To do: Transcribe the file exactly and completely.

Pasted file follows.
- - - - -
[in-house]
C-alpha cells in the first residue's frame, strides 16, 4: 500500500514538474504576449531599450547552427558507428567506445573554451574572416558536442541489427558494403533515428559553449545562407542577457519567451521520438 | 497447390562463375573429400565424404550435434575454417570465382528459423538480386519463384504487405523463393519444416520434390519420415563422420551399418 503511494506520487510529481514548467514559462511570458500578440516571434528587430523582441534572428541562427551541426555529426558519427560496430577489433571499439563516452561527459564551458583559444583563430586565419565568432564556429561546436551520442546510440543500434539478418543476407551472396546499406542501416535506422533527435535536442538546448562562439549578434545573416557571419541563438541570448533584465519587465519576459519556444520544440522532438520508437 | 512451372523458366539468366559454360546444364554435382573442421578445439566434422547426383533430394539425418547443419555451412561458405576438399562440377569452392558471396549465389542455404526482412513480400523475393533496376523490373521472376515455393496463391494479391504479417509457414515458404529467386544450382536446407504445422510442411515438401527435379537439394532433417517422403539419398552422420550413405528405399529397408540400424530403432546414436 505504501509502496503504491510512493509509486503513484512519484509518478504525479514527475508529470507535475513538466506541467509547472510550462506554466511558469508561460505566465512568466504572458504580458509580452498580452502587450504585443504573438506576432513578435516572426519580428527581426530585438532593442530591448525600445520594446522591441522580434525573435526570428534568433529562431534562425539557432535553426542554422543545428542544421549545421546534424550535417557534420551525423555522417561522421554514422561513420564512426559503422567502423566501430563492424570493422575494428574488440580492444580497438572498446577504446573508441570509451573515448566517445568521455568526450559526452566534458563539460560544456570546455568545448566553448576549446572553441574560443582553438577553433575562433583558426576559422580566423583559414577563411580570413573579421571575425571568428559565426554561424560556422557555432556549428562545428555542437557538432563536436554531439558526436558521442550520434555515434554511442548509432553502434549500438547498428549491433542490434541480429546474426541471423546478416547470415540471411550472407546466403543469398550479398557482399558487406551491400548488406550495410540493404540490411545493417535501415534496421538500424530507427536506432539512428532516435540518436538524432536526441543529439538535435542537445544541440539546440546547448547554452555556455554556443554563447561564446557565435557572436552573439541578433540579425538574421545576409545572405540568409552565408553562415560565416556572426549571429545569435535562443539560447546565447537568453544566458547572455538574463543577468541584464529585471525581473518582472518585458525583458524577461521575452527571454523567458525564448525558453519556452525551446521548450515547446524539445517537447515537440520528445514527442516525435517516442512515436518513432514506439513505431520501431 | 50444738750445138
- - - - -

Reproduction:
[in-house]
C-alpha cells in the first residue's frame, strides 16, 4: 500500500514538474504576449531599450547552427558507428567506445573554451574572416558536442541489427558494403533515428559553449545562407542577457519567451521520438 | 497447390562463375573429400565424404550435434575454417570465382528459423538480386519463384504487405523463393519444416520434390519420415563422420551399418 503511494506520487510529481514548467514559462511570458500578440516571434528587430523582441534572428541562427551541426555529426558519427560496430577489433571499439563516452561527459564551458583559444583563430586565419565568432564556429561546436551520442546510440543500434539478418543476407551472396546499406542501416535506422533527435535536442538546448562562439549578434545573416557571419541563438541570448533584465519587465519576459519556444520544440522532438520508437 | 512451372523458366539468366559454360546444364554435382573442421578445439566434422547426383533430394539425418547443419555451412561458405576438399562440377569452392558471396549465389542455404526482412513480400523475393533496376523490373521472376515455393496463391494479391504479417509457414515458404529467386544450382536446407504445422510442411515438401527435379537439394532433417517422403539419398552422420550413405528405399529397408540400424530403432546414436 505504501509502496503504491510512493509509486503513484512519484509518478504525479514527475508529470507535475513538466506541467509547472510550462506554466511558469508561460505566465512568466504572458504580458509580452498580452502587450504585443504573438506576432513578435516572426519580428527581426530585438532593442530591448525600445520594446522591441522580434525573435526570428534568433529562431534562425539557432535553426542554422543545428542544421549545421546534424550535417557534420551525423555522417561522421554514422561513420564512426559503422567502423566501430563492424570493422575494428574488440580492444580497438572498446577504446573508441570509451573515448566517445568521455568526450559526452566534458563539460560544456570546455568545448566553448576549446572553441574560443582553438577553433575562433583558426576559422580566423583559414577563411580570413573579421571575425571568428559565426554561424560556422557555432556549428562545428555542437557538432563536436554531439558526436558521442550520434555515434554511442548509432553502434549500438547498428549491433542490434541480429546474426541471423546478416547470415540471411550472407546466403543469398550479398557482399558487406551491400548488406550495410540493404540490411545493417535501415534496421538500424530507427536506432539512428532516435540518436538524432536526441543529439538535435542537445544541440539546440546547448547554452555556455554556443554563447561564446557565435557572436552573439541578433540579425538574421545576409545572405540568409552565408553562415560565416556572426549571429545569435535562443539560447546565447537568453544566458547572455538574463543577468541584464529585471525581473518582472518585458525583458524577461521575452527571454523567458525564448525558453519556452525551446521548450515547446524539445517537447515537440520528445514527442516525435517516442512515436518513432514506439513505431520501431 | 50444738750445138